Playing at a price

Words by Merve O’Keefe

The act of children playing is a beautiful phenomenon as natural as breathing. Through play, children develop a sense of self and learn how to interact with the world around them. Children’s amount of play correlates to their physical, cognitive and emotional growth. Research demonstrates that children are particularly drawn to playing outside since they can experiment with the outside world while broadening their innate creativity. Playing is such a vital component of childhood that it’s protected under the 1989 UN Convention on the Rights of the Child – the most widely ratified human rights treaty in history.

In a Turkish university, 21-year-old management student Fathima was asked to write an essay about the benefits of children playing outside. To her lecturer’s surprise, she drew attention to the fact that in her home country of Mali, children were unable to play outside due to the danger of being kidnapped and sacrificed as part of dark magic rituals.

Indeed, in many African countries, ritual killings of young children are still a reality and a persisting threat to innocent lives. Witch doctors perform rituals using body parts of kidnapped children to bring luck and wealth. They usually mutilate the children while still alive, as they believe this makes the magic more powerful. These sacrifices occur most frequently in times leading up to elections as politicians are claimed to commission sacrificial killings to increase their chances of success in the polls. Since even government officials are said to be involved, it does not come as a surprise that there is a wide disparity between statistics collected by different bodies on the animosities. Ugandan police records recorded 10 cases of child sacrifice in 2013 whereas Humane Africa reported 77 . In some communities, such as those residing in parts of South Africa, ritual killings are seldom reported due to cultural beliefs. Children with albinism, biracial children, twins, and their parents are most commonly targeted to be abducted and mutilated.

I met up with Fathima and listened to her account of the situation. Being a twin herself, she and her twin brother had especially been in danger of being abducted growing up, and they had never gone outside to play unless accompanied by their parents or nanny. She disclosed that even while going to school they had to be dropped off and later picked up by their driver because kidnappings occurred even while walking unaccompanied to school. Since not every family can afford nannies, drivers and security in their homes, it is the marginalised and poor that suffer the most from these ritual practices. Even the fact that low-income families cannot afford toys at home is a factor that pushes their children outside to play – making them targets for abductors, she says.

Children aren’t safe from the threat of being kidnapped and sacrificed even in their own homes.  The latest incident occurred in 2017 where armed men broke into a family home in Mali while a mother was sleeping with her two daughters who had albinism. The men snatched one of the girls, five-year-old Djeneba Diarra, and jumped the wall surrounding their house. Her mother tried to chase the kidnappers but then turned back to protect her second daughter. Djeneba’s decapitated body was found near a mosque and it’s believed that she was killed as part of a ritual sacrifice ahead of the upcoming elections.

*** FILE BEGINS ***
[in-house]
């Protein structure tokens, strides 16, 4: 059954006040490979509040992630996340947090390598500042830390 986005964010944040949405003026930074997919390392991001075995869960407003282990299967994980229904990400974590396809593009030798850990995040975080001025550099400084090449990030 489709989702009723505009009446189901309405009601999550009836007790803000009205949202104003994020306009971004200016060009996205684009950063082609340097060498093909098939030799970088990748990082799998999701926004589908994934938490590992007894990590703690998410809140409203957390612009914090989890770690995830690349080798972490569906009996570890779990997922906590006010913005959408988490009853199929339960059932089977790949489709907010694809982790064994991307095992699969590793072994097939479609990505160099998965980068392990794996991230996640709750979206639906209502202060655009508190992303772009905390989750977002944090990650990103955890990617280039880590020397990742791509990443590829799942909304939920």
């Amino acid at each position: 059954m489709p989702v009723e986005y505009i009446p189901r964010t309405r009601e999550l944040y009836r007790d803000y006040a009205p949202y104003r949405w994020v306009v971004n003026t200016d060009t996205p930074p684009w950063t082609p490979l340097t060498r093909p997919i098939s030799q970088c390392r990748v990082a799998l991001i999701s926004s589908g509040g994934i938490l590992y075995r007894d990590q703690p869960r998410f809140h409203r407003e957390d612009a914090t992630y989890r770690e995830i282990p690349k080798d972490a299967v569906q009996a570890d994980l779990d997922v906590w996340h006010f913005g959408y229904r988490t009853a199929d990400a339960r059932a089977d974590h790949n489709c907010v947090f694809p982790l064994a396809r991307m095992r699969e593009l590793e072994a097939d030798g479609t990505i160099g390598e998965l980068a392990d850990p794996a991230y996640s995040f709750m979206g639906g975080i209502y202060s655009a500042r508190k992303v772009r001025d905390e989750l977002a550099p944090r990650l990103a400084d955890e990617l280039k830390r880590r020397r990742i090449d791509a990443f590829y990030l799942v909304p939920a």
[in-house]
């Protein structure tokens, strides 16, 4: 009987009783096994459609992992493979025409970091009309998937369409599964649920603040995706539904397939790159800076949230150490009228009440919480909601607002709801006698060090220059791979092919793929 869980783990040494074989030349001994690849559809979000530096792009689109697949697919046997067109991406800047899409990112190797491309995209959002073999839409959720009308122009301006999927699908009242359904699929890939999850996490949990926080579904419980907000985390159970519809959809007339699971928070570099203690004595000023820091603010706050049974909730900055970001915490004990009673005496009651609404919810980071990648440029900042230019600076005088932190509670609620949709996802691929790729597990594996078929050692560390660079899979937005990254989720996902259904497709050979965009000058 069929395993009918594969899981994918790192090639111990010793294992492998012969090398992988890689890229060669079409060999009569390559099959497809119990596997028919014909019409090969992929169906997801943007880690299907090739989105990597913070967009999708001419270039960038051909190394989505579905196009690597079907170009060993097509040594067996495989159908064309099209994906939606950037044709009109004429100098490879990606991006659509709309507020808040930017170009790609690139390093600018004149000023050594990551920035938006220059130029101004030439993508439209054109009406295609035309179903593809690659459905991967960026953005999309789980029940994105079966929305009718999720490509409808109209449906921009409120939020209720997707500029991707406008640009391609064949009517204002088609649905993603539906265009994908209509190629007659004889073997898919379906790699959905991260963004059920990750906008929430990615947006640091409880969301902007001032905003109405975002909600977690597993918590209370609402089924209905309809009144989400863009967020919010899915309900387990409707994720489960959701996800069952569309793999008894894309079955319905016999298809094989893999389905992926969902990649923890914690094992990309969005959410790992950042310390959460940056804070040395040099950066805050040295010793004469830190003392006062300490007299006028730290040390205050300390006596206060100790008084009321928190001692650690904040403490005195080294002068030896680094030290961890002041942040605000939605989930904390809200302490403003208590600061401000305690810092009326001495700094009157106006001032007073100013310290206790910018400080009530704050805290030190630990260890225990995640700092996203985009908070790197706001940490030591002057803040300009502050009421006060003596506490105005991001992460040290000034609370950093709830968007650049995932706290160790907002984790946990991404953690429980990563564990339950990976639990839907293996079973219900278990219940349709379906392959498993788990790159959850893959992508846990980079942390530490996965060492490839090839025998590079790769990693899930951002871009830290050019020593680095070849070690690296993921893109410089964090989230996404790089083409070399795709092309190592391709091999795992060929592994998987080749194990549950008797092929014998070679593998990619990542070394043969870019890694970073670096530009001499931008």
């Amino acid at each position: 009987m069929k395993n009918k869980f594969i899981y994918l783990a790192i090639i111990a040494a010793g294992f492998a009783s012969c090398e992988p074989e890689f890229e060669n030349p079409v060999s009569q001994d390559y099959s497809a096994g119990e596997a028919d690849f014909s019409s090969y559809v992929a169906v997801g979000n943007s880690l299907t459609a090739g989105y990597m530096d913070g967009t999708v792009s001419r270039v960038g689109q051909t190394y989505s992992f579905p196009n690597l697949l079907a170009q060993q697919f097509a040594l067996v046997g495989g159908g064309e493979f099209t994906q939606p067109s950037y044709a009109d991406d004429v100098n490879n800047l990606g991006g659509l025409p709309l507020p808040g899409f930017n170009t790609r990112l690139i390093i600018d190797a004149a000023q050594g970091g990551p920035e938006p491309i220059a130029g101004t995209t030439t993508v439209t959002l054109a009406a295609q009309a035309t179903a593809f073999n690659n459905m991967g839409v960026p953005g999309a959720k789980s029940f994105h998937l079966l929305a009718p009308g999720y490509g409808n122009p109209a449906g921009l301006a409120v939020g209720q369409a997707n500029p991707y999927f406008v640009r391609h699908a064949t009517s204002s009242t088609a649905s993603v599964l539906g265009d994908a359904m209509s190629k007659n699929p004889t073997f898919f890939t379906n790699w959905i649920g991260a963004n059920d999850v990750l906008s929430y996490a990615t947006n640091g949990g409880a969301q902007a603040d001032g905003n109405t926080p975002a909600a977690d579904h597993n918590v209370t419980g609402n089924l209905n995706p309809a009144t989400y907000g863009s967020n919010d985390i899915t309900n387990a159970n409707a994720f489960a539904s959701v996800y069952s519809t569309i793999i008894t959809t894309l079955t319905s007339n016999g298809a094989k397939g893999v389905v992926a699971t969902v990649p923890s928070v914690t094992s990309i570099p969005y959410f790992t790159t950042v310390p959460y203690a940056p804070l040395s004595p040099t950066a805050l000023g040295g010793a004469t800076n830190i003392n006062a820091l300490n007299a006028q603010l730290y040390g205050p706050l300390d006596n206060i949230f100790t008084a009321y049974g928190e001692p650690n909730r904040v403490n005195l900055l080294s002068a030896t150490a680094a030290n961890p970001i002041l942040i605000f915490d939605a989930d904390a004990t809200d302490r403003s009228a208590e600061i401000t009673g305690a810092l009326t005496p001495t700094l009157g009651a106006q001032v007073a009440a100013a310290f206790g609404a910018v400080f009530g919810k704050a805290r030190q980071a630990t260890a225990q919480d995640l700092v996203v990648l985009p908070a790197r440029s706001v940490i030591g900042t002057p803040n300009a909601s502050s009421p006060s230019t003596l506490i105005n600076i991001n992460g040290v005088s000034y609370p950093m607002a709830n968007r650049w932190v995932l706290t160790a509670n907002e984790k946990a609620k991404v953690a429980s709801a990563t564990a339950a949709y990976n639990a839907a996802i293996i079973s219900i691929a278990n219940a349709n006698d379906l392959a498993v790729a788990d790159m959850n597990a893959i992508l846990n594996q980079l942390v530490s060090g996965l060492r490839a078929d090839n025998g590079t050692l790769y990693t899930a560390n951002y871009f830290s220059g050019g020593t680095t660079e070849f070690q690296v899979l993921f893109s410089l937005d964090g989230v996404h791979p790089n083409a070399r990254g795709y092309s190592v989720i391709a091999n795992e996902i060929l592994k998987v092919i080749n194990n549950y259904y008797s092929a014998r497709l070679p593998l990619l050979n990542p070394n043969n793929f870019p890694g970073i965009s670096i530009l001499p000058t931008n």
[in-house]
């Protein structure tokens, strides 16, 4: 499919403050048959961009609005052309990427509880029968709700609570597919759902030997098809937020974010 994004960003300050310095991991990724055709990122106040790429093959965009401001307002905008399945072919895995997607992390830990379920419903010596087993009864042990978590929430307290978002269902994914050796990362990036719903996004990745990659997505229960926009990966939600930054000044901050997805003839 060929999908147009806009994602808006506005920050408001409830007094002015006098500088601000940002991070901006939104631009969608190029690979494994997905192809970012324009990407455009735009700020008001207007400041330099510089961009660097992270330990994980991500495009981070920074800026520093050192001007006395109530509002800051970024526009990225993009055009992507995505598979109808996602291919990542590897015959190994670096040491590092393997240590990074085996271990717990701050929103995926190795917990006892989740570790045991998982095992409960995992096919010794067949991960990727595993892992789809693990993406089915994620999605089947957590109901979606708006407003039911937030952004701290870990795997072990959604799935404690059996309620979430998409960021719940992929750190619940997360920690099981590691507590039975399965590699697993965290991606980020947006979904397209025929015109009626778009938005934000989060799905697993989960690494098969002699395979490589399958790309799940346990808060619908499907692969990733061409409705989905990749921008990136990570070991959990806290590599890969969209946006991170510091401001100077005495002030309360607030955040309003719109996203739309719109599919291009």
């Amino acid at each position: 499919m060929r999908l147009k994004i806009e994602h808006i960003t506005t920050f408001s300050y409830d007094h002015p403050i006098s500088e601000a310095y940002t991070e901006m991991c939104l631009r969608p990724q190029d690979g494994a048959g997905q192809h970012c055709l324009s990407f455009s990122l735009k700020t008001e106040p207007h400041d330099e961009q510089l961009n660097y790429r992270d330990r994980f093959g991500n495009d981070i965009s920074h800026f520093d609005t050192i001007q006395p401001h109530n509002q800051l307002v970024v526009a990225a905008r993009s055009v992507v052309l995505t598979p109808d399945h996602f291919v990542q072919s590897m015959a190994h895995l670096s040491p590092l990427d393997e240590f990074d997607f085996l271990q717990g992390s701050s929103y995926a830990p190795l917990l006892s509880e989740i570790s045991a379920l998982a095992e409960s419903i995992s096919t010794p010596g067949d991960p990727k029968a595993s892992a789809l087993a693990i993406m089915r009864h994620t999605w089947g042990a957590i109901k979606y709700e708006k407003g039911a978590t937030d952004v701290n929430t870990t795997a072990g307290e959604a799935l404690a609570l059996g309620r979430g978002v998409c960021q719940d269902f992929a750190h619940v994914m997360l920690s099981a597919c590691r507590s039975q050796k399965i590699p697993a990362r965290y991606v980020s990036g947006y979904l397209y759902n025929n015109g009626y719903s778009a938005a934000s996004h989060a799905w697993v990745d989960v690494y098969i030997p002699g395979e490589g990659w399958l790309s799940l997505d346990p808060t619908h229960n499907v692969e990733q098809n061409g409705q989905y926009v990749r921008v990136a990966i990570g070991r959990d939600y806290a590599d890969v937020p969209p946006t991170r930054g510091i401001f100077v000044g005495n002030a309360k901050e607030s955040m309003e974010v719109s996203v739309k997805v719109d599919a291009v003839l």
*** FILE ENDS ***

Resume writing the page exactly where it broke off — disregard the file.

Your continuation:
Fathima also shared her feelings on the incident: “I couldn’t sleep for two nights after I read [Djeneba’s] story. Many more stories aren’t reported on so we hear news of most of them through social media. The government doesn’t take necessary measures to stop the suffering. Corruption is so widespread that even if the killers are caught, they are rarely prosecuted. The public has lost faith in the authorities serving justice and has instead started to take justice into their own hands.”

The paramilitary police headquarters in Fana, a small Malian town where the sacrifice killing took place, was set on fire in outrage of the lack of security in the country. Activists are demanding justice and calling on the state to carry out its responsibilities.

Fathima has hope that these recent protests will prompt the government to take necessary measures to look after the children, prosecute kidnappers and stop the suffering ahead of the looming elections when children are most at risk.

When asked if she planned to return to Mali,  she replied, “my country needs me.” Once she graduates, she is passionate about going back and working to stop the kidnapping and ritual killings of children. She believes that raising awareness, increasing education and ensuring that the government is fulfilling its responsibilities of establishing security in the country will contribute to the eradication of this problem.

In most parts of the world, playing outside is so natural and commonplace that we take it for granted, while evidently, in some parts of the world playing outside can have devastating implications. If you agree that children should be able to fully exercise their fundamental right to play without fear of being kidnapped and killed, please join us in calling upon the government of Mali to take measures to stop these  crimes against children.

How You Can Help

Sign the petition to call on the Malian government to prevent ritual killings of children. You may also donate to these charities to stop ritual killings from occurring across Africa: Children Under the Same Sun, URICT Uganda, Children on the Edge.